Leading Japanese automakers have stepped up their efforts to make the transition to zero-emission vehicles (ZEVs) in recent weeks, with substantial new investments and partnerships designed to strength their electric vehicle (EV) supply chains. This is mainly in response to fast-growing overseas demand, while EV sales in their home market remain negligible.
Japan’s auto industry has been called out for being slow in switching to ZEVs despite, or perhaps because of, the likes of Toyota and Nissan led the way some 20-30 years ago in the global adoption of hybrid vehicles – from which they appear to be reluctant to move on. Meanwhile governments in most advanced economies around the world have set some very ambitious schedules to phase out the use of internal combustion engines.
Last year the Japanese government set a target for all new passenger vehicles to be Clean Energy Vehicles (CEVS) by 2035, including ZEVs such as electric and fuel-cell vehicles as well as plug-in hybrids. Despite government subsidies of up to JPY800,000 (US$5,600) per vehicle, ZEVs sales are estimated at less than 20,000 units last year – or 0.4% of total vehicle sales. Of these around 8,600 were imported, including many from China. Hybrid vehicles, which amounted to around 1.46 million units last year – or close to one third of total sales, do not qualify for government subsidies, however.
Toyota, the country’s leading hybrid vehicle brand, lobbied the government “to make clear it supported hybrid vehicles as much as zero-emission battery vehicles” at a G7 meeting earlier this year according to local reports. A study released last month by Greenpeace ranked Toyota at the bottom of the top ten global vehicle manufacturers in terms of ZEV manufacturing, which accounted for just 0.2% of its total global output last year. Honda and Nissan dropped three places, with ZEVs accounting for just 0.35% and 2.2% of global vehicle output respectively, compared with GM’s 8.2%.
In Europe ZEVs accounted for over 9% of total vehicle sales in 2022 and the EU has set a target for all new vehicle sales to be ZEVs after 2035. In China EVs accounted for 11% of total vehicle sales last year and are on target to exceed 18% in 2022, or close to five million units, along with an additional one million hybrid sales. The country has the world’s two largest battery manufacturers, CATL and BYD, according to the latest data collected by South Korean consulting firm SNR Research.
Chinese automakers have been investing heavily to make the switch to zero emissions, supported by government policies which have made the country by far the largest market for EVs globally. BYD is also the country’s leading EV manufacturer with some 487,000 sales in the first eight months of 2022 and similar volumes of plug-in hybrids, following by Tesla with some 400,000 deliveries from its Shanghai plant. All major vehicle manufacturing groups, including SAIC Motor and GAC Group, are investing heavily to bring new EVs to market in the next two years.
Tesla remains by far the largest global EV manufacturer, with some 936,000 deliveries last year and an estimated 760,000 units in the first eight months of 2022.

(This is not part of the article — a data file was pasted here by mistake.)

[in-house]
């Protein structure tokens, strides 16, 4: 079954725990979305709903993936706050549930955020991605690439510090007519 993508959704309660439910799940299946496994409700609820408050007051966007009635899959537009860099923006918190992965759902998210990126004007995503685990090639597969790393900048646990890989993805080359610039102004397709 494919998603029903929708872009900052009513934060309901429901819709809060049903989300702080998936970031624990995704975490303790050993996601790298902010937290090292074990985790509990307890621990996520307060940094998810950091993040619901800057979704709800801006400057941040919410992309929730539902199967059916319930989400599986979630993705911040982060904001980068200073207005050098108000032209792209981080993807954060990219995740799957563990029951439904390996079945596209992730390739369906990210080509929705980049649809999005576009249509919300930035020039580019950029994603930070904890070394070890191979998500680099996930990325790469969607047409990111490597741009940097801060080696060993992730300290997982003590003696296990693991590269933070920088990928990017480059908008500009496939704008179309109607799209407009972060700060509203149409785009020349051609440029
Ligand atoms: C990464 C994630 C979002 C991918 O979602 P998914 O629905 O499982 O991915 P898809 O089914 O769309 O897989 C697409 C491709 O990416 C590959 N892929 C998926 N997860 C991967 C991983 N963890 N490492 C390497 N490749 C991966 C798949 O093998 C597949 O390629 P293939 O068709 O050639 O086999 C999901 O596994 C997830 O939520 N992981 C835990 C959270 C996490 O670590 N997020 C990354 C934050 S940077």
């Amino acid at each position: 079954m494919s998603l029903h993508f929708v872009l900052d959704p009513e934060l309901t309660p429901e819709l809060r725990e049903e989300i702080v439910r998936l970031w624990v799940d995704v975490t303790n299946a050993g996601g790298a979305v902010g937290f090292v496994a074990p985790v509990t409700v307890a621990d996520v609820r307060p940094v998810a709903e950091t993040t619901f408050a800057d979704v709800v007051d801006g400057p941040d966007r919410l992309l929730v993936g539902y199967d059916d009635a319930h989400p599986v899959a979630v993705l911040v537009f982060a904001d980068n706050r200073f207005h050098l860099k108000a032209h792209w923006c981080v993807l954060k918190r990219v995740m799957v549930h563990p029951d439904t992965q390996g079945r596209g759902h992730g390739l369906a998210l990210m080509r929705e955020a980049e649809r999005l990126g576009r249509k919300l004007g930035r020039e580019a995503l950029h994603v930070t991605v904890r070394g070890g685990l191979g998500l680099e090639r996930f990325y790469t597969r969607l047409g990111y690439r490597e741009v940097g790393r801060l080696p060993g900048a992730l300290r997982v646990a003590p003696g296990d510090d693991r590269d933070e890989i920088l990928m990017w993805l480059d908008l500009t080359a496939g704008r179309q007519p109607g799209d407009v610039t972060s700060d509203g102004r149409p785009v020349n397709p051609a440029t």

Sales of electric and hybrid vehicle sales in the USA amounted to 608,000 units in 2021, of which around 73% were battery-powered – equivalent to 3% of total light vehicle sales. This rose to 5.5% in the first half of 2022, with hybrid electric vehicles accounting for a further 1.4%. Without the recent supply chain bottlenecks ZEV penetration would likely have been much higher this year.
The Biden administration last year set a target for 50% of total vehicle sales to be zero-emission or hybrids by 2030, while some states including California are targeting 100% zero emission vehicles by 2035. The government is offering EV and plug-in hybrid buyers tax credits of up to US$7,500 to help drive up sales to its targeted levels, while it only recently made it known that only locally-made vehicles will qualify for the incentives –forcing Japanese and also South Korean manufacturers to step up production localisation.
Japanese manufacturers such as Toyota, Honda and Nissan announced substantial investments to strengthen their global EV supply chains in recent weeks in response to surging overseas EV demand.
At the end of August Honda announced a new strategic partnership with LG Energy Solution to build a US$4.4bn jointly-owned lithium-ion battery plant in the USA with a production capacity of 40GWh of batteries per year from 2025. This is part of a broader US$40bn global electrification investment strategy by 2030, by which time the company expects to sell more than two million EVs per year globally.
In the same week Toyota said it would invest JPY730bn (US$5.1bn) in new EV battery manufacturing facilities in Japan and the USA combined, to add 40 GWh in new capacity by 2026 to meet growing global EV demand.
Nissan has also agreed to acquire a majority stake in Vehicle Energy Japan Inc (VEJ), an affiliated company involved in the development and manufacture of automotive lithium-ion batteries, including battery management and related manufacturing systems. Nissan said the acquisition will allow it to secure a stable battery supplier which will contribute to the development of next-generation batteries with a competitive edge in terms of both performance and cost.
Other Japanese manufacturers are also stepping up their efforts to close the EV gap with other global vehicle manufacturers.